[GRASS-dev] Re: [GRASS-user] RE: Problem querying layers other than '1' in gi s.m

Radim Blazek radim.blazek at gmail.com
Wed Sep 27 04:57:32 EDT 2006

On 9/27/06, Michael Barton <michael.barton at asu.edu> wrote:
> Trevor,
> I won't belabor this, because I think you and Moritz both have important
> points. But want mention a couple things.
> Doing what you suggest *is* 'cleaner' in a pure database sense. However, you
> can do that now by simply using GRASS tools to assign unique cat values to
> layer 1, and forgetting about the other layers.

Yes. It was forseen and considered that multilayer concept can
be difficult for some users and all modules are using default layer 1.
If you don't like layers you can completely forget about them
and do whatever you want with tables attached in database
and unique cat assigned to each geometry.

In general, I only ask you not remove some functionality just because
it seems to be difficult/useless/not used until you have a better replacement.
For me it is completely OK if you implement the same functionality on
DB side and show us that it has better performance and it is simpler code.

My only wish is that existing functionality (in core libs) is not removed
without replacement just for "I dont need that" reasons.

I know about problems with current vectors, but this is not one
of them. It would be better to solve real problems.

OK, that is all from me on this issue.


> Layers *are* shortcuts, that are especially handy for one-to-many and
> many-to-one relationships between vector objects and attribute records. They
> make intermediary tables unnecessary and can help save space for vector
> files with large numbers redundant objects linked to an attribute table with
> few records (many-to-one join). They also save a link, sort of like a view
> (see below), between vector objects and attribute table records so that you
> can query with specifying one of the join clauses in a where statement. The
> 'where [vector key]=[table key]...' is implied once you've run v.db.connect.
> But I suppose that this is where the cleaner joins that you mention come in.
> It would be nice to be able to do multi-table joins. But I'm not sure you
> cannot do that already if you're working with a DBMS that supports true SQL
> queries, like PostgreSQL or SQLite. I think that GRASS will simply pass on
> an SQL query to the DBMS. If so, then multi-table joins might be doable. Has
> anybody tried this?
> There seems to be some confusion in your statement about not liking GRASS as
> a database and so switching to PostgreSQL. Perhaps what you really mean is
> that you find dbf limiting for attribute management and prefer PostgreSQL. A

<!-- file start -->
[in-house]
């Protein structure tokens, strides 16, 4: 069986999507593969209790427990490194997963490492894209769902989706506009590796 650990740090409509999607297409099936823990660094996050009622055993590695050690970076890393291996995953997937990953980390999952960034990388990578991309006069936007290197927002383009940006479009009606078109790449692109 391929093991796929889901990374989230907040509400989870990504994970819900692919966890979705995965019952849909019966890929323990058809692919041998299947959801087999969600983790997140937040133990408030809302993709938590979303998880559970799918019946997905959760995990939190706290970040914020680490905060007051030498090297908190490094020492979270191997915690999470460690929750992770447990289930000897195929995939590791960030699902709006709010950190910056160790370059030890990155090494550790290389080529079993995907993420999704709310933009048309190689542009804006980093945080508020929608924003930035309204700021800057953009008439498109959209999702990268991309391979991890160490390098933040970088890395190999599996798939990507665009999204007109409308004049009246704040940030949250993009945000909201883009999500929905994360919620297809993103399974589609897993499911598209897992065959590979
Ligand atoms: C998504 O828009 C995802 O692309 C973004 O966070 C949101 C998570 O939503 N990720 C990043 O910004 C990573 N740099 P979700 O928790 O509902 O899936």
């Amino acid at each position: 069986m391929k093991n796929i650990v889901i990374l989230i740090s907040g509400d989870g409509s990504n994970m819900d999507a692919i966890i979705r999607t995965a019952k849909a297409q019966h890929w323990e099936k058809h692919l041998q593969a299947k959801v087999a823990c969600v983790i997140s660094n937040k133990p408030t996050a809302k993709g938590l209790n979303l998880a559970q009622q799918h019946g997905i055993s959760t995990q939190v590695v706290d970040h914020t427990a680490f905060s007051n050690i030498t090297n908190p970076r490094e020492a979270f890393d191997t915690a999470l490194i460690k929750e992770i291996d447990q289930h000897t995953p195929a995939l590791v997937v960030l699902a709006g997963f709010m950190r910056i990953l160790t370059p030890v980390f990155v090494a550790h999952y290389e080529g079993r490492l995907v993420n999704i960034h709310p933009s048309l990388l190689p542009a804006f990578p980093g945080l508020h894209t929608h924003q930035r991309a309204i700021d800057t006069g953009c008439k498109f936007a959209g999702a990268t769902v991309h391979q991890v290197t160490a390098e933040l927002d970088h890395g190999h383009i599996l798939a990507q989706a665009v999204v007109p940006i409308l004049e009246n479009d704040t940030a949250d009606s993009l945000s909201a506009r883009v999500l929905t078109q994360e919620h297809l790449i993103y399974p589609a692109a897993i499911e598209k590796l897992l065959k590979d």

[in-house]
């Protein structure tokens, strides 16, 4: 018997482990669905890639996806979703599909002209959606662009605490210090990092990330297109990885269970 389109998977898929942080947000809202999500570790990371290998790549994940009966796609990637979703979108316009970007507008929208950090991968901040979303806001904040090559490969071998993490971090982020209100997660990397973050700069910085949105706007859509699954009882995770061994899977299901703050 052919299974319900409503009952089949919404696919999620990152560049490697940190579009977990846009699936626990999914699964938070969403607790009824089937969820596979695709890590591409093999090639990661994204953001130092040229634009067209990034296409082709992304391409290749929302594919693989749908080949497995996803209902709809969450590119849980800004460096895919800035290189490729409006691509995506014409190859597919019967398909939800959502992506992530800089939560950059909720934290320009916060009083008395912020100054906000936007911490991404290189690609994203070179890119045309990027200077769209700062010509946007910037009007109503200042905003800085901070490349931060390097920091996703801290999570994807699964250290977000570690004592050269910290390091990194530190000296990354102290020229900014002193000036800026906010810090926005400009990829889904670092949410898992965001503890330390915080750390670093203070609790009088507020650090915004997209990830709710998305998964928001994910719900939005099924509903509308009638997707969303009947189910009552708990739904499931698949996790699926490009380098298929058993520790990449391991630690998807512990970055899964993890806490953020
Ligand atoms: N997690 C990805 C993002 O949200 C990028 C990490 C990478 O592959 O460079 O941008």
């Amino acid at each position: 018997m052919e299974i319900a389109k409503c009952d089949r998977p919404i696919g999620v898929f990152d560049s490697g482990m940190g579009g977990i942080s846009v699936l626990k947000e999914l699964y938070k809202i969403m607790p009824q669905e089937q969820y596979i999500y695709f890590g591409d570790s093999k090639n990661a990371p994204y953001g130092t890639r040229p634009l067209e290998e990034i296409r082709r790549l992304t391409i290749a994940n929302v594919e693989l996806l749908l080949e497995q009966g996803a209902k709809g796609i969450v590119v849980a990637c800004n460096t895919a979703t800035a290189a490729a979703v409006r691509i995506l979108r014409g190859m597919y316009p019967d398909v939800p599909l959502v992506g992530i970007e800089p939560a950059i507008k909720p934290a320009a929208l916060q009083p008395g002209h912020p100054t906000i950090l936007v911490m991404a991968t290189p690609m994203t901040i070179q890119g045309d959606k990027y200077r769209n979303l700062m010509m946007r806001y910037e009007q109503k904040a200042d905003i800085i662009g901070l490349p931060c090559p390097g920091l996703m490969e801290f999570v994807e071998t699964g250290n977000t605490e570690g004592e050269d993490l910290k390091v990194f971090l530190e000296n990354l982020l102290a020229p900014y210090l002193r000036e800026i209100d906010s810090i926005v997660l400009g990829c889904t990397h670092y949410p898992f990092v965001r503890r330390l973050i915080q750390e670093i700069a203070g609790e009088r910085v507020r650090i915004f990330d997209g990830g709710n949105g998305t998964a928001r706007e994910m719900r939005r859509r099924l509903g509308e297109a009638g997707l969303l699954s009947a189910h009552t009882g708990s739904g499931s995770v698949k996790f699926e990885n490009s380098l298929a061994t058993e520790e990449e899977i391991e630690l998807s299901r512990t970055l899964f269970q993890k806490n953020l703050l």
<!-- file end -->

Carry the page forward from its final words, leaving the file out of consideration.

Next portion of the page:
> dbf format table structure and database driver is included with the standard
> GRASS build. However, the dbf tables link to vectors exactly like PostgreSQL
> tables--via the key we call a cat value in a layer. They are
> interchangeable, structurally, with PostgreSQL, MySQL, SQLite, etc. For each
> of the supported DBMS's there needs to be a GRASS driver. The dbf driver is
> fairly limited in terms of SQL, but the drivers for other systems are much
> richer. But in any case, you can link different PostgreSQL tables to each
> GRASS key field that you create as a layer (You probably already know that,
> but others might want to have this clarified). We are seriously considering
> switching to SQLite as the database driver and table structure that comes
> with the default build. This would offer a much richer set of SQL, although
> tables still have to link up with vector objects somehow.
> It would indeed be nice to be able to save views, although this has nothing
> to do with keys. By semi-permanently linking multiple tables with the
> objects of a vector file, layers can sort of serve as views, but they don't
> have the richness or flexibility of real views.
> It would also be nice to be able to select vector objects and their linked
> attribute records interactively from a map. This is one nice feature of
> ArcGIS and MapInfo that GRASS lacks.
> What I think Moritz is getting at is that you can simply ignore layers 2
> through whatever and do exactly what you are proposing. Or you can use
> layers as a short cut to joining multiple tables to vectors.
> Michael
> __________________________________________
> Michael Barton, Professor of Anthropology
> School of Human Evolution & Social Change
> Center for Social Dynamics & Complexity
> Arizona State University
> phone: 480-965-6213
> fax: 480-965-7671
> www: http://www.public.asu.edu/~cmbarton
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